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Milberger's Nursery and Landscaping
3920 North Loop 1604 E.
San Antonio, TX 78247

Open 9 to 6 Mon. through Sat.
and 10 to 5 on Sun.

Three exits east of 281, inside of 1604
Next to the Diamond Shamrock station
Please click map for more detailed map and driving directions.

Click here

Saturday, September 17, 2005
By Calvin R. Finch, PhD, SAWS Conservation Director, and Horticulturist

“Which Shrubs to Use, Hollies”

            Autumn is the best time to plant shrubs in San Antonio and hollies are among the best shrubs for our area.  There are many choices of size and shape.  Most hollies have both sun and shade tolerance, are good xeriscape plants, and do not have pest problems.

              Dwarf Chinese Holly is an evergreen mounding shrub with kelly green foliage.   It makes a good groundcover or foundation shrub that reaches about two feet tall and three feet around.  In my neighborhood the deer do not eat the plant because of the spines at the end of the leaves.  The spines are also useful if you want to direct traffic without causing severe bloodletting.

              Dwarf yaupon holly is another good foundation shrub for sun or shade.  The leaves are small and more gray green than Chinese holly.  The shrub has a compact disciplined growth habit.  Dwarf yaupon holly grows relatively quickly to three feet and may eventually reach four feet on good soils.  Deer do not usually eat dwarf yaupon holly. 

              For the next larger holly, consider dwarf burford.  It reaches five feet tall on our normal poor San Antonio soils, but may grow to six feet on good soils.  The leaves are dark green and shiny.  Dwarf burford holly has attractive red berries in winter that are readily eaten by the birds after they are softened by the cold.  This versatile evergreen holly is useful as a tall foundation shrub, short hedge, or specimen plant.  The leaves have a small spine, but unfortunately, the spine is not prominent enough to discourage the deer.  In my neighborhood they strip the shrubs during dry weather, especially if they are irrigated.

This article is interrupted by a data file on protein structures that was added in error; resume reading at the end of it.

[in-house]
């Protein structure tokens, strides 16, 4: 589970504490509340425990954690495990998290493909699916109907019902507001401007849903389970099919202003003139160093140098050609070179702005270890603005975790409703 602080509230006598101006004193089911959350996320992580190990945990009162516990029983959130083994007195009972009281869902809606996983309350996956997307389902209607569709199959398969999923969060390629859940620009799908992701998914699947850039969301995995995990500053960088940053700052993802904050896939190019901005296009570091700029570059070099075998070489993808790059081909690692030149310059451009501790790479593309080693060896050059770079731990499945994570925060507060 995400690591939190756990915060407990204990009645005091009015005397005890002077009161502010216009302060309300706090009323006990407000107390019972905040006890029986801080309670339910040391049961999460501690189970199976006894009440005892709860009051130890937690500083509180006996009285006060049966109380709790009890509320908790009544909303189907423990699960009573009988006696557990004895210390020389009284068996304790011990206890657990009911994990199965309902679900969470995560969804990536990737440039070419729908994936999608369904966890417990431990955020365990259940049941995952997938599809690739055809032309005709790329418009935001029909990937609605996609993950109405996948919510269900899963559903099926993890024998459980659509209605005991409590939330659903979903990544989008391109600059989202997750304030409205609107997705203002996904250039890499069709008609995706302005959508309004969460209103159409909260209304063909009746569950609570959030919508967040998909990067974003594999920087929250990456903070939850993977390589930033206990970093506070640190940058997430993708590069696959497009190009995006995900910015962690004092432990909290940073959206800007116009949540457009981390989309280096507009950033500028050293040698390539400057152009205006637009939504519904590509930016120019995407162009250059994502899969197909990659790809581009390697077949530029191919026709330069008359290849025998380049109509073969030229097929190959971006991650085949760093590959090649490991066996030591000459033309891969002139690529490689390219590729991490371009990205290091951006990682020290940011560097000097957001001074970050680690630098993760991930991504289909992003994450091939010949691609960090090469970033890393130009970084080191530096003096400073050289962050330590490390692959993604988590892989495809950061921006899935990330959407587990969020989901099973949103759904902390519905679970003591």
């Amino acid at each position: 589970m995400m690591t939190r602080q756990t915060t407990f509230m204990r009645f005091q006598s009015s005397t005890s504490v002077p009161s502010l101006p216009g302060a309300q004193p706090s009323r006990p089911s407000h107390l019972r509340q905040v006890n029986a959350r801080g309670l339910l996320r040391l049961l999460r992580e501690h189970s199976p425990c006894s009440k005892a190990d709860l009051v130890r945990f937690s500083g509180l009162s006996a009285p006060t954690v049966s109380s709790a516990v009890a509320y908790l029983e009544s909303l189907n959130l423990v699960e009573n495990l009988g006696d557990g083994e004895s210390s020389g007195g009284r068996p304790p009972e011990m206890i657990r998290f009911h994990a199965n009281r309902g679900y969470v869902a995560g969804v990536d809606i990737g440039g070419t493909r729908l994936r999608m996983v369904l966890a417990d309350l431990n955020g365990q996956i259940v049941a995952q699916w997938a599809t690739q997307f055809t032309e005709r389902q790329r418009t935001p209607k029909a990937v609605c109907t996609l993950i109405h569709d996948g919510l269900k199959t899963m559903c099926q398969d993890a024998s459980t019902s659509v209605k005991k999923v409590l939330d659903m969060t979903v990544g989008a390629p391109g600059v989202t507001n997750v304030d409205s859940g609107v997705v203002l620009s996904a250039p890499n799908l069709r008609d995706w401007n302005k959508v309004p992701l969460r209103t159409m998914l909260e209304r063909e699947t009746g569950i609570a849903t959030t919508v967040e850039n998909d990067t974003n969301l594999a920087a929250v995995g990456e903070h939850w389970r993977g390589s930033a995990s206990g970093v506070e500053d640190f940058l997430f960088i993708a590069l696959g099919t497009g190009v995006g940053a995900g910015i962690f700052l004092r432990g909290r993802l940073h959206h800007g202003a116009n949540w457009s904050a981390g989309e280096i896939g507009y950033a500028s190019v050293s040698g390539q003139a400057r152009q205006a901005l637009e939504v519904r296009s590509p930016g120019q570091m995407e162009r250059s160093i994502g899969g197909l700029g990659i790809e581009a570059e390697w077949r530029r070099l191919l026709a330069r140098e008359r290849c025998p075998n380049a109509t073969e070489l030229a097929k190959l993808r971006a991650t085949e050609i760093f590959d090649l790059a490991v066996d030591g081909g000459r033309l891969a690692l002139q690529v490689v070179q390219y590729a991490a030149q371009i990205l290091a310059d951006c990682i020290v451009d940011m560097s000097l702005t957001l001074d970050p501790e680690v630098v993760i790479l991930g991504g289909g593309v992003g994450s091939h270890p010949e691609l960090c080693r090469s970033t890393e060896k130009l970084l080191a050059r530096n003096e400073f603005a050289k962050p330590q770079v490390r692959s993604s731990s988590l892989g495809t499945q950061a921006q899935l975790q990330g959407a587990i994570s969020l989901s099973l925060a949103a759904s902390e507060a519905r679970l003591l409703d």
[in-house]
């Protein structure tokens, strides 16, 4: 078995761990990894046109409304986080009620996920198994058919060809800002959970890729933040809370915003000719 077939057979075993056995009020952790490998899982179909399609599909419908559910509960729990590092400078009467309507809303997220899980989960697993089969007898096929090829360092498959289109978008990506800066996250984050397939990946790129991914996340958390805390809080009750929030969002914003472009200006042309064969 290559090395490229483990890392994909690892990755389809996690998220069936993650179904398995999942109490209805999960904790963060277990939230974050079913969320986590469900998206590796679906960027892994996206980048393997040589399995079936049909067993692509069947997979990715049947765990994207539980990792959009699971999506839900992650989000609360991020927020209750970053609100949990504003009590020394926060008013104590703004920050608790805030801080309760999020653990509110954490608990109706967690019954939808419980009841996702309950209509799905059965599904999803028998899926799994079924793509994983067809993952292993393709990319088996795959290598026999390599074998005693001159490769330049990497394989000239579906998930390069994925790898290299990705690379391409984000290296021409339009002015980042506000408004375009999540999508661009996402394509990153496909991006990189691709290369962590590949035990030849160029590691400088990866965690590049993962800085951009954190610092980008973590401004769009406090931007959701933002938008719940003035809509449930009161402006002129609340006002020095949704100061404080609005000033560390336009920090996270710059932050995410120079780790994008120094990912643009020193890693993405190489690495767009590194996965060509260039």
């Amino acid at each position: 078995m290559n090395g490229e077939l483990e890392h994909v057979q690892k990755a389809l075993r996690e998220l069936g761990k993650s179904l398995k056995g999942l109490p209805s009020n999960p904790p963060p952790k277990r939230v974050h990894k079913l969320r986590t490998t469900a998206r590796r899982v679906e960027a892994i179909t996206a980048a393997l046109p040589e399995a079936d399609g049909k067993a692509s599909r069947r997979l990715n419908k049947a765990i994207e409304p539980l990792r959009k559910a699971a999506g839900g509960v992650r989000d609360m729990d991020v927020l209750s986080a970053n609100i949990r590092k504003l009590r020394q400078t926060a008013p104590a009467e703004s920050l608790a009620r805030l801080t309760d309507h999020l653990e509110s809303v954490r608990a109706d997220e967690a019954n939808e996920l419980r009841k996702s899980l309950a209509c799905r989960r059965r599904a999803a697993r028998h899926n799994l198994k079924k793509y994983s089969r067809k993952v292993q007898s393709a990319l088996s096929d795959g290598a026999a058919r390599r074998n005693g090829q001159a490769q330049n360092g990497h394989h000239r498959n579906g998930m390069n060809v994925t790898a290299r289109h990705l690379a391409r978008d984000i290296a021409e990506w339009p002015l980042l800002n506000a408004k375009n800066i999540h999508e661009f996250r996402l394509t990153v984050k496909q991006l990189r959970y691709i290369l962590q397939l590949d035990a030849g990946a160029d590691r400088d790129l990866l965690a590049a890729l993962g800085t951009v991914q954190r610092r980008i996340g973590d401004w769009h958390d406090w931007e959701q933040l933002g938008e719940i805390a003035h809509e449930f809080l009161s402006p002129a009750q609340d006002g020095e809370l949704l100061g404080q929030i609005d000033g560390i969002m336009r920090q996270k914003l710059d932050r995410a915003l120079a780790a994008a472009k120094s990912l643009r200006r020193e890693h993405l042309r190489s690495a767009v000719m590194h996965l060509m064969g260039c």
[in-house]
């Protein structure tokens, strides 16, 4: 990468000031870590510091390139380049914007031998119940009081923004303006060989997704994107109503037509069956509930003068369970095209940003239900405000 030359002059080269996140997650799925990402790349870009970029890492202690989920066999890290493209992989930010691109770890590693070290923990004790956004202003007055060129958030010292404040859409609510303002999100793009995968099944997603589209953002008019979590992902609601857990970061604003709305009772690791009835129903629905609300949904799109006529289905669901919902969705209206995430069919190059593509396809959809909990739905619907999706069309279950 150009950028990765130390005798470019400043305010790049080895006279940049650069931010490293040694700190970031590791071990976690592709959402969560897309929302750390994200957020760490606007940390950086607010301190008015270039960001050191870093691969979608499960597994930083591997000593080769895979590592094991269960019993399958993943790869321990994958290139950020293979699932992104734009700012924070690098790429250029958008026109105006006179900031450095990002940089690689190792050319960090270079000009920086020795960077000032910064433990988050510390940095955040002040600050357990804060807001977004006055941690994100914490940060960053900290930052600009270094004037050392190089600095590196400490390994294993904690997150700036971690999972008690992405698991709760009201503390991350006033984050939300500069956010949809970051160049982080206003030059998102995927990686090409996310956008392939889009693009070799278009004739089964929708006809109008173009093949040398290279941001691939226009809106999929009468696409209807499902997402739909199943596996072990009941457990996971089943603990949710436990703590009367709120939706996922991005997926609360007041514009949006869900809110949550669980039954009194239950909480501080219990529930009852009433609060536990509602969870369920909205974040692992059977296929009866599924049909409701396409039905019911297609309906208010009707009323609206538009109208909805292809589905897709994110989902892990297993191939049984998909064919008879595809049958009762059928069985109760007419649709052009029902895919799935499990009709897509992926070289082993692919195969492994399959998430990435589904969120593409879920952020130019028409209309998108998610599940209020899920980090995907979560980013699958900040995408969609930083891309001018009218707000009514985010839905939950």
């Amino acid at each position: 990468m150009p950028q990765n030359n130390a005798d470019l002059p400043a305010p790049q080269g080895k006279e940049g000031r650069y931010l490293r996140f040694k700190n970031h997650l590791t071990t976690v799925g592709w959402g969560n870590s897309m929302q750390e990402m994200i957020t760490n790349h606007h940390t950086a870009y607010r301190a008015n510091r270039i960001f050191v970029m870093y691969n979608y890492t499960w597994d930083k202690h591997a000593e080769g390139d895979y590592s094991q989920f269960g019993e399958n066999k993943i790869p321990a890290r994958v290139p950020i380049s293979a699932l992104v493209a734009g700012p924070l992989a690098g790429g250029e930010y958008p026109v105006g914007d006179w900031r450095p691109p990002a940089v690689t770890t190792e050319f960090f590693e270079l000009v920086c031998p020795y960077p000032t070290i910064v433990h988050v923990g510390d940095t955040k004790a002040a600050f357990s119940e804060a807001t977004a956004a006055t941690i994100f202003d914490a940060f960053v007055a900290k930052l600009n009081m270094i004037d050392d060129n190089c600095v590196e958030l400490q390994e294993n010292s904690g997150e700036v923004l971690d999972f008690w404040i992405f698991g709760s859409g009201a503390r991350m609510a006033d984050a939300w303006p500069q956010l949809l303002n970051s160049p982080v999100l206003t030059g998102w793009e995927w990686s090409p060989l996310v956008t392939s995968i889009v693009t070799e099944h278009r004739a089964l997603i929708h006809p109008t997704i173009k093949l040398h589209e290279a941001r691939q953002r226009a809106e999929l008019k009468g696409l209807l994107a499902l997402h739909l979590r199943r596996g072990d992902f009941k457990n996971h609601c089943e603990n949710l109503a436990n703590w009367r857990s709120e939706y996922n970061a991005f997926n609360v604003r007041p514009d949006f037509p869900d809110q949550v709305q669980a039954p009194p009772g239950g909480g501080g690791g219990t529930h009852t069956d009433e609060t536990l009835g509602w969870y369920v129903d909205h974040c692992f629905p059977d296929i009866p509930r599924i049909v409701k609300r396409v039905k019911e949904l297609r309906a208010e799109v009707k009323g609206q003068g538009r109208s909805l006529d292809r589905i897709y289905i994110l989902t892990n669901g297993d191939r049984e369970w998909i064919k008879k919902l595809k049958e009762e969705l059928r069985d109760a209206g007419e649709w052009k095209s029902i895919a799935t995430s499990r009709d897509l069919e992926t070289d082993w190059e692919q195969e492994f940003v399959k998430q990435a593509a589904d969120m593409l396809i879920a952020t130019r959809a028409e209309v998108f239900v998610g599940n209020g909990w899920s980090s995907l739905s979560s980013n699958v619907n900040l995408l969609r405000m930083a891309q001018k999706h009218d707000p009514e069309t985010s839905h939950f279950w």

The standard burford holly has larger leaves than the dwarf version and grows to eight or nine feet tall.  It makes an excellent tall hedge or specimen plant in the sun or shade.  The shrub is also a favorite nesting site for cardinals and other shrub nesters. 

              If you want to consider a holly for a small tree or tall shrub, consider the standard yaupon holly.  It can grow to 25 feet tall.  It has the same shade tolerance as other hollies, but does better if it gets more sun.  Female standard yaupon hollies provide a bounty of small berries that are attractive to the birds.  Most nursery offerings are females.  Check for berries when you buy them.  The standard yaupon also reacts well to pruning and has even been espaliered against a wall or fence.  The plant sculptures you see at amusement parks are often standard yaupon holly.

  There is a deciduous holly that is closely related to the standard yaupon, possomhaw holly.  It is used best as a specimen shrub because of the spectacular arrangement of tiny red berries arranged on the horizontally positioned branches.  The possumhaw usually grows to seven tall and does best in full or at least a half-day of sun. 

  Hollies are very drought tolerant once they are established.  One of the reasons it is best to plant them in the autumn, however, is that they have time to grow some roots before the roots must support the plant through a droughty summer.  The root system is slow to develop so be careful to apply the irrigation water directly at the original root ball for the first summer.  It also helps to place two – four inches of mulch over the root system.  As you apply water this winter (if necessary) however, be alert to the fact that a drought tolerant plant with a limited root system confined to a planting hole in a heavy soil is susceptible to root drowning if the roots stay soggy for more than a few days at a time.  Do not overwater or underwater newly planted hollies.